Should we force exactly 613 commandments?

Dec 18, 2009 at 4:23 PM
Edited Dec 18, 2009 at 4:34 PM

There are a number of commandments which Maimonides interprets rather dubiously. For example, in Deut 13:8:

Do not yield to [the idolator] or listen to him. Show him no pity. Do not spare him or shield him.

Maimonides' pulls 5 commandments from the above verse:

  1. No loving the idolator.
  2. Not to cease from hating the idolator.
  3. No saving the idolator.
  4. Not to speak anything in defense of the idolator.
  5. Not to refraim from incriminating the idolator.

IMO, this is a stretch: there's nothing in the text or the context that suggest criminal defense. And the not to sound like a touchy-feely Christian, but the word "hate" doesn't appear here. If I were to interpret this verse, I'd say, "Don't listen to the idolator, don't pity him, don't spare him, don't shield him".

Here's another example, Lev. 19:17:

Do not hate your brother in your heart. Rebuke your neighbor frankly so you will not share in his guilt.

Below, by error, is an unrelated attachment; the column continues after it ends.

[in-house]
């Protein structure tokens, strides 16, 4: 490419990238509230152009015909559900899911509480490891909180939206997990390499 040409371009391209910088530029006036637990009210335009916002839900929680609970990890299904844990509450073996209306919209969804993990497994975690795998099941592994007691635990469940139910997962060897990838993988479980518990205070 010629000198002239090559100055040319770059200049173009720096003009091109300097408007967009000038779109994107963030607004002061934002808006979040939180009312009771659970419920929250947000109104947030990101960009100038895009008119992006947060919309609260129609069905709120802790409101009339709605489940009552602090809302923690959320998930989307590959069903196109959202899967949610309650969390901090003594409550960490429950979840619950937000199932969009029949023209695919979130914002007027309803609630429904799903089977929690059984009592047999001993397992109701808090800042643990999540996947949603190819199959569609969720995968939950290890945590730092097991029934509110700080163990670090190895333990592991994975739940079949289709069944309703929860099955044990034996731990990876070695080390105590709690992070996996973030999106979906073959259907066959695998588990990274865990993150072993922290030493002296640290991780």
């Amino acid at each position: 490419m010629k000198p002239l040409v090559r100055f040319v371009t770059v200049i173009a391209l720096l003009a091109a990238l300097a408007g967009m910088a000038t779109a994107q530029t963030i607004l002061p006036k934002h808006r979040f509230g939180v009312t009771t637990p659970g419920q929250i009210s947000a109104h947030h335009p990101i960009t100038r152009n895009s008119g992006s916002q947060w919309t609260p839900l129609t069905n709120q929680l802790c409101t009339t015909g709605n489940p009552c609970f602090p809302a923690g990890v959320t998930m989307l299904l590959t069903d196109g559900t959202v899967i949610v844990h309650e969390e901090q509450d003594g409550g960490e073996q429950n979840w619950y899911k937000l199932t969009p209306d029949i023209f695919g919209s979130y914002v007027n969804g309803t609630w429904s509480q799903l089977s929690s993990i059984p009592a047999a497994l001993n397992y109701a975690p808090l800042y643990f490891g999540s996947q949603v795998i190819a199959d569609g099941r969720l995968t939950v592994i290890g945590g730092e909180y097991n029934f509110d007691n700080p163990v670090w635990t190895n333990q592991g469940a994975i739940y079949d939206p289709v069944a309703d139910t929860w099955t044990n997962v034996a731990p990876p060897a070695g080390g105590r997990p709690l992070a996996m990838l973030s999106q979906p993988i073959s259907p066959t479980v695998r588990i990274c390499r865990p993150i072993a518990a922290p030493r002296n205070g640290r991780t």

Maimonides pulls 3 commandments from these 2 sentences:

  1. Do not hate fellow Jews.
  2. Rebuke the sinner.
  3. Don't embarrass others.

I don't mean to dismiss the great wisdom of Maimonides, but at the same time, a study of the text and the context doesn't jive with some of Maimonides' interpretations. In this case, the text and the context don't suggest anything about embarrassment. And his applying these 3 interpretations to different groups (Jews, sinners, others) is also questionable.

Sometimes I want to add a property to some of Maimonides' interpretaions: .PulledOutOfRearEnd = true;-)

When we come across Maimonides dubious interpretations (like "Don't embarrass others" from Lev. 19:17), I'm wondering if we should either add some property to indicate it is a questionable interpretation, or omit the commandment altogether.

On the other hand, it would be nice to retain that sexy 613 number. 


Dec 22, 2009 at 4:30 AM

I think it would be best to add a property to indicate a questionable interpretation, and also probably a visual indication (e.g. a yellow border, italic summary, or similar).

I don't think we want to be in the position of generating our own list of commandments, precisely, but only restating the existing traditions -- despite their obvious flaws. At any rate, that's the impression I got at the beginning.

Dec 22, 2009 at 3:26 PM

Yeah, you're right. If we do anything, we ought to keep the existing commandment -- for sake of respecting existing traditions, and also for ease of figuring out the next commandments to map. Perhaps we'll add some extra data to it to indicate a contested interpretation. I'll have a look at doing that the next batch of commandments I map.